UKIAH -- A jury trial to determine whether a 16-year-old Fort Bragg-area youth is competent to stand trial for murder began Tuesday in Mendocino County Superior Court.

Marcos Escareno, who was 14 years old when his sister's ex-boyfriend was shot to death, is unable to assist with his defense in a meaningful manner, according to his attorney, Katharine Elliott.

At the time of his arrest in early 2007, he was the youngest person in Sonoma or Mendocino counties to be prosecuted for murder as an adult.

But the trial is not only about how his youth affects his ability to participate in his defense. Escareno's verbal intelligence is almost 30 points below average, making it difficult for him to communicate and to understand information, Santa Rosa-based psychologist Laura Doty testified Tuesday.

While interviewing Escareno earlier this month, Doty said she was surprised by how little he could recall moments after a conversation during which he had nodded and appeared to be listening.

"It was as though (the information) had evaporated," she said.

Escareno, who has been in special education programs at school since he was 6, is easily distracted and seldom finishes a sentence, Doty said.

He also had been evaluated by school psychologists several times because of unspecified behavior issues.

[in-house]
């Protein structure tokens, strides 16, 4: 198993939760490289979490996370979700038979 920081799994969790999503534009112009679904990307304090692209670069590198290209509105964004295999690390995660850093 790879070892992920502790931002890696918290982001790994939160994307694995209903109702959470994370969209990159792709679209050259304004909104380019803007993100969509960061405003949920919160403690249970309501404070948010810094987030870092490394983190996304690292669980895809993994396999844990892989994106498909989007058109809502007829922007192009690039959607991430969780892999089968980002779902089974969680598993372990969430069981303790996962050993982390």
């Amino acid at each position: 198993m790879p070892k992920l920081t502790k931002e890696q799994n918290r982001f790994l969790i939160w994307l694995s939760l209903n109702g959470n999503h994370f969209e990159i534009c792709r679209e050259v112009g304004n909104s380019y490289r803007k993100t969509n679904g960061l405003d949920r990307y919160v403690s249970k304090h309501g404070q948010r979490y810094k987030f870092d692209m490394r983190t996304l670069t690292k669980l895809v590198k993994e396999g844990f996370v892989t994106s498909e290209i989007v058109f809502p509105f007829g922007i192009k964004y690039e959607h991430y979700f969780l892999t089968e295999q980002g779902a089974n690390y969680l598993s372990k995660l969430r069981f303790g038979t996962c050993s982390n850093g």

Doty said Escareno was abused when he was younger and suffers from symptoms similar to post-traumatic stress disorder. Escareno had been placed in foster care for several years because of the abuse, she said.

Escareno's mother has a history of substance abuse, and the boy has admitted to using marijuana and alcohol when he was 10 years old, she said.

The trial continues today and is expected to last at least through the end of the week.

Elliott said she is unsure of what will happen if Escareno is found incompetent, because she was unable to find any other cases of competency trials being held for juveniles being tried in adult courts.

An adult would be sent to an institution where attempts would be made to teach the basics about the court system and how to assist with their defense.

If Escareno is found to be competent, his trial in the killing of Enoc Cruz, 21, will proceed.

Cruz was shot three times while in the driveway of Escareno's sister's home on the Manchester Indian reservation in February 2007.

Escareno reportedly believed Cruz meant to harm his sister.

You can reach Staff Writer Glenda Anderson at 462-6473 or